Uhhh, okay. That makes sense . . . if one's brain stops working, and one knows nothing about women's history. Suppose the statue had been built with her mouth open: wouldn't that make the statue a symbol of the "gossip," a stereotyped image of women who chatter incessantly about nothing? And suppose it was a man instead of a woman? That symbolism isn't too hard to figure, so I won't bother. Suppose it was a man in drag--wait, it kind of looks like a man in drag. And that means . . .

Not an argument one can possibly win--one way or the other. (We have a statue of a Woman of Victory here in Portland. It was built to represent the North winning the Civil War. The woman holds a sword but is wearing some off-the-shoulder Greek-type outfit. Maybe . . . she's a dominatrix? The statue is symbolic of . . . porn? Personally, I think it's kind of cool she's not a guy, whatever she symbolizes. In London, you can't walk through the meridian of a round-about without stumbling over a statue of a guy on a horse. And all the statues seem to be from the Crimean War era.)

In any case, if I'm right about Misery, I'd be happy to hear! You can let me know if I'm wrong too though I warn you, I have a hard time taking "there must be symbols in here about women being marginalized because the writer is male!" explanations seriously.


Mike C said...

The Thing I've realized about Stephen King is that he always... ALWAYS, writes about himself in some way.
Annie might symbolize how his fans demand more and more writing, and how hard it is to create something of worth when the fans are clamoring for ANYTHING. And so they drive him to create, and being happy with the process of creation is grateful for the pressure that the fans exerted.

The Again, Annie might be a interpretation of his wife, who uses tough love sometimes (which he readily admits) to get his fat butt off the couch and on the typewriter.

Then Again, it may have just been an idea that he ran with without caring about the implications, which is something else King Does. While he does have at least two Books worth meeting with some sort of an actual message (The Long Walk, Cell), many are merely an exploration of a thought, or am idea. Maybe he knows a couple woman who are fierce fans, and decided to carry that stereotype to the eventual conclusion.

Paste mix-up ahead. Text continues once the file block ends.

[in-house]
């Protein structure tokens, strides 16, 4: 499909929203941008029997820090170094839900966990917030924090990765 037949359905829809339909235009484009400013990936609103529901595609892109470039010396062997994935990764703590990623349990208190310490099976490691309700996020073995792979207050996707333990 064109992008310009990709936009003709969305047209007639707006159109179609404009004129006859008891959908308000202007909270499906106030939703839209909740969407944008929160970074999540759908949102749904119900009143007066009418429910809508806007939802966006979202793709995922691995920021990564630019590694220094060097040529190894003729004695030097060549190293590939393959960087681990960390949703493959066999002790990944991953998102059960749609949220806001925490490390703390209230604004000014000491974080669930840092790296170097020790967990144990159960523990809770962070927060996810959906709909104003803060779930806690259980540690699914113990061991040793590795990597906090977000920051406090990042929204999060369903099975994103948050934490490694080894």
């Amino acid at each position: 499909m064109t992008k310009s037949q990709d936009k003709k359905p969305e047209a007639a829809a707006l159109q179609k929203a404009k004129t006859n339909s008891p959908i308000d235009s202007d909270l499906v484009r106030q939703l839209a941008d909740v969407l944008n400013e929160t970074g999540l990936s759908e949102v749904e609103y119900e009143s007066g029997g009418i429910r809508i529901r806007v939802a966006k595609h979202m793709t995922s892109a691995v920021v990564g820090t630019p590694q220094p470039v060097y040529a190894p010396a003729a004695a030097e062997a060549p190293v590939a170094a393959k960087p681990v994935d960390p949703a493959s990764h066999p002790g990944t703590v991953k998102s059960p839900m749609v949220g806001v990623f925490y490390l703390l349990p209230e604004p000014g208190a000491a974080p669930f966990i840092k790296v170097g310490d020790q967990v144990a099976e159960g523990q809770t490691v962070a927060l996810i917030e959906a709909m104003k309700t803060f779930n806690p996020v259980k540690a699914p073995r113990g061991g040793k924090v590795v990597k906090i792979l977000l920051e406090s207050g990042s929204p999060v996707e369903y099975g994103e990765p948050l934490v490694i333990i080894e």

a calvinist preacher... said...

I saw this, and just had to laugh...

"feminism is a very broad ideology"

Whether intended or not, it's funny. :-)

Kate Woodbury said...

If I were a less honest person, I would sit back, smirk, and take the credit.

It wasn't deliberate, but I wish it had been!

Cari Hislop said...

When I was in my early teens I tried writing a horror short story. It freaked me out so bad I threw it away and never tried that again.

All writers write about themselves.
Some writers may be better at hiding it than others, but the creation can never be seperated from the creator.

One of my Social Study professors at college one day told us that she wasn't a feminist, that she was an equalisist and I like that. Feminists these days may cover a broad spectrum, but to me the word "feminist" is divisive; it brings to mind a "them or us" scenario as if it's a the ring tonight we have, "men vs women".

As for the Statue of you probably know she was made in France. The French have a long history of depicting "Liberty" as a woman. It would not have occured to the artist to make a statue of liberty that was a man. The lady does look rather mannish however, but I suspect we can blame the committe who commissioned the piece...they probably wanted it to look "classical" ie Grecian or something suitably old and all those Grecian female statues look suspiciously manly! But then so do Michelangelo's women...they all look like men with two weird blobs on their chests.